Capitals, Rangers look to bounce back off losses

NEW YORK -- For the past two weeks, the Washington Capitals and New York Rangers are mirror images.

The Rangers won six in row until a 4-2 road loss to the New York Islanders on Thursday brought the streak to an end.

The Capitals won six straight before a 3-2 road shootout setback to the Detroit Red Wings on Saturday afternoon halted their run.

So either the Rangers or the Capitals start a new win streak Sunday afternoon as the teams meet at Madison Square Garden in New York. Washington is 19-2-2 in its last 23 games and leads the NHL with 85 points.

Washington's loss to Detroit was the result of a slow start following their five-day mandated break. It fell behind 2-0 before rallying to force overtime but much like many teams in the NHL this year dealing with the first game after a week off, they looked rusty and suffered a loss.

"In your head, you haven't played for a week, and you're getting used to thinking the game fast again," Capitals forward Lars Eller said to the Washington Post. "Everybody was thinking a little too slow, especially in the first period, we were playing slow because we were kind of moving the puck slow. It wasn't a lack of willingness. It was just too slow thinking, and then we looked slow. But it got better."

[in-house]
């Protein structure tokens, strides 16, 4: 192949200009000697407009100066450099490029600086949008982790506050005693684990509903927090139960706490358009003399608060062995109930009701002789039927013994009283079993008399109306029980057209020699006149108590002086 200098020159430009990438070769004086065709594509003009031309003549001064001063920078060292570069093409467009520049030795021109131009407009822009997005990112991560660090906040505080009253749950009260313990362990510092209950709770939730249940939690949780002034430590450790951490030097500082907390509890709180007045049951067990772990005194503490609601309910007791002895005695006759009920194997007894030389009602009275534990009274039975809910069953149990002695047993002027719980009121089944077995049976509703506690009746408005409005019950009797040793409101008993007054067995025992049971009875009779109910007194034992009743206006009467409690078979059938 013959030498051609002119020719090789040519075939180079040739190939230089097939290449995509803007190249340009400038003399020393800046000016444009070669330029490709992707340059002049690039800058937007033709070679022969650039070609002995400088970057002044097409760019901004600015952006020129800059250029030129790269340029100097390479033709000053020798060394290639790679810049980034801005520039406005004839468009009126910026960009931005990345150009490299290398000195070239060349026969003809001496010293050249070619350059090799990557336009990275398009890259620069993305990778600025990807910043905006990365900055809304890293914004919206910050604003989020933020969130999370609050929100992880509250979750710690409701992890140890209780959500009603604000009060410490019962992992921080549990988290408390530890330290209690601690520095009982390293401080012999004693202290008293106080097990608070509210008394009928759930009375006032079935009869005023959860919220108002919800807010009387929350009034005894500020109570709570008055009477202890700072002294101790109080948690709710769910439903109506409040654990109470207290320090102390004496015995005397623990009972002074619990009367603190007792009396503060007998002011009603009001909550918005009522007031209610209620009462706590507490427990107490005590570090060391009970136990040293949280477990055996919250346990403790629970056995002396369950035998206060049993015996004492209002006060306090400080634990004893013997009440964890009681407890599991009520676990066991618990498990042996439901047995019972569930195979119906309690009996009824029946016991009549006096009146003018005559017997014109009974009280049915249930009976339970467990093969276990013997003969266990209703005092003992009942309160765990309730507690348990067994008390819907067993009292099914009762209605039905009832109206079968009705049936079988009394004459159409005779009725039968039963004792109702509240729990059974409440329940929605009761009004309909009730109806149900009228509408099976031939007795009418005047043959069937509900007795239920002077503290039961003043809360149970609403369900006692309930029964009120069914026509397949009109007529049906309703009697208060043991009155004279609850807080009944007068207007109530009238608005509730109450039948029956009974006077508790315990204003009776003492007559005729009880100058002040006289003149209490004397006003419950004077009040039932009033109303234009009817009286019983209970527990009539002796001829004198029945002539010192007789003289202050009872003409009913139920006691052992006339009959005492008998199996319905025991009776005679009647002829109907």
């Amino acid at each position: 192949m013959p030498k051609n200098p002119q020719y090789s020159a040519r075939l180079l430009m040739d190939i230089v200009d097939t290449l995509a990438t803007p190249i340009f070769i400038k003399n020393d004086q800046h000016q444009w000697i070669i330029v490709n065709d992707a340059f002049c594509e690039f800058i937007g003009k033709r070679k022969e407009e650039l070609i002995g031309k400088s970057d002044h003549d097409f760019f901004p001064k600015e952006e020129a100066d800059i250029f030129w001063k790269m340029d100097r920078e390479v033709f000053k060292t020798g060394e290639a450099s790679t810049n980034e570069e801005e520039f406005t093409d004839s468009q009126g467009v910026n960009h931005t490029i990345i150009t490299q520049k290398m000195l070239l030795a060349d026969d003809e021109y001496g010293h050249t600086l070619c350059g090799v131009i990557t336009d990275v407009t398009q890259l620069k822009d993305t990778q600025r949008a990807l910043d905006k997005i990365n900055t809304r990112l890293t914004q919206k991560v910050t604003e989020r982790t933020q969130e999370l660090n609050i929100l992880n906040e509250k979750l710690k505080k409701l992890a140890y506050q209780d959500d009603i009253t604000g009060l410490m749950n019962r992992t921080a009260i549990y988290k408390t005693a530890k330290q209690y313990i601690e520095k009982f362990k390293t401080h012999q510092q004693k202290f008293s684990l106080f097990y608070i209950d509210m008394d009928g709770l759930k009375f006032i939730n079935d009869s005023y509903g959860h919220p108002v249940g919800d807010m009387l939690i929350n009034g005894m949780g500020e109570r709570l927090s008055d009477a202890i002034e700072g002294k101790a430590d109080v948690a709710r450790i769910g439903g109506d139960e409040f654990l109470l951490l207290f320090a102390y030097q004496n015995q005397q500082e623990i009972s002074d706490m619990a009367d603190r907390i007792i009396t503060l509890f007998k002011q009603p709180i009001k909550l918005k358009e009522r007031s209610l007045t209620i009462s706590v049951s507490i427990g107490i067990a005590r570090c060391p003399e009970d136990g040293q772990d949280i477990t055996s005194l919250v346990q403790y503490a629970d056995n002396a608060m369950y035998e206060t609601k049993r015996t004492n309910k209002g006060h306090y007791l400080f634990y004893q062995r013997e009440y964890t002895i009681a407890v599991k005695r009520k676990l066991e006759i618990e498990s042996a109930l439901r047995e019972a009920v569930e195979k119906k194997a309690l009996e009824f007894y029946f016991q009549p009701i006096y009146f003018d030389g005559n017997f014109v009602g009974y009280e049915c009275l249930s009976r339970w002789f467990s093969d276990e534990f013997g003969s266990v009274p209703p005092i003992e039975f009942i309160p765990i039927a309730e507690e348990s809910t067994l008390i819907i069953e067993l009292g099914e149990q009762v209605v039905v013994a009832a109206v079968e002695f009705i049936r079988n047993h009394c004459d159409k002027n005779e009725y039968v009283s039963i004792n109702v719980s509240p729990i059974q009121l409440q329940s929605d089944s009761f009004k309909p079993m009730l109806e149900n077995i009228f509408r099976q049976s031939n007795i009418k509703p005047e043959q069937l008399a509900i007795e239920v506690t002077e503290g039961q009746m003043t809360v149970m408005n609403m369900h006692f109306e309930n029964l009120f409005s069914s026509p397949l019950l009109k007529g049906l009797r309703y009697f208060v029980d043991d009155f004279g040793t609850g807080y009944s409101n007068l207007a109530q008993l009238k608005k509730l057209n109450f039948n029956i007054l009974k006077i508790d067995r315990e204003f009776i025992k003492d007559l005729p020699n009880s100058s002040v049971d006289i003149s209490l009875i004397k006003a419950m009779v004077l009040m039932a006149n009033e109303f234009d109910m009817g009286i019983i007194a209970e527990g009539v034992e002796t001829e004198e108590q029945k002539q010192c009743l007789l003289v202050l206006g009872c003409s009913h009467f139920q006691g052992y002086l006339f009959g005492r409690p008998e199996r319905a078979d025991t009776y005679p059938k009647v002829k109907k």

"In the first period, we were trying to catch the train a little bit," Capitals coach Barry Trotz said. "Coming off the break, you can try all you want, but you've got to play through it. We knew it going to be a little bit of a challenge, and it was."

It won't get any easier for the NHL's top team Sunday as New York had two days off while Washington takes the ice less than 24 hours after losing at Joe Louis Arena.

When the Rangers lost Thursday, it was the same reason they've dropped most of their games this season -- the defense. Henrik Lundqvist has been asked to do a lot this season but he couldn't cover his teammates' mistakes in Brooklyn. But while the defensemen have had problems all year, there hasn't been much help from the forwards, either.

"There's no doubt we have five guys standing around looking at two of their players making plays in front of our net," Rangers coach Alain Vigneault told the New York Post. "There's no doubt that one put us behind the eight ball early in the third."

"I feel like the third one is a killer," Lundqvist told the Post of the short-handed goal that put the Rangers behind 3-1 early in the third period. "Power play, sometimes when you're an extra man you might rely on someone else to do the job, and I think that's what happened. We didn't communicate enough in front of the net to sort it out, and that was difference."

If the Rangers want to take advantage of a Capitals team that will either be rusty from a layoff or tired from playing the day before, they'll need a more complete effort than the one they had Thursday. The good news for the Rangers is they've won four straight at home after struggling at MSG for more than a month, while Washington has a hard time scoring on the road.

In their last five home games, the Capitals have 27 goals. In their last five road games, they scored 12.

If the Rangers find themselves chasing the Capitals, who have the NHL's best record (33-4-4) when scoring first, they probably won't catch them.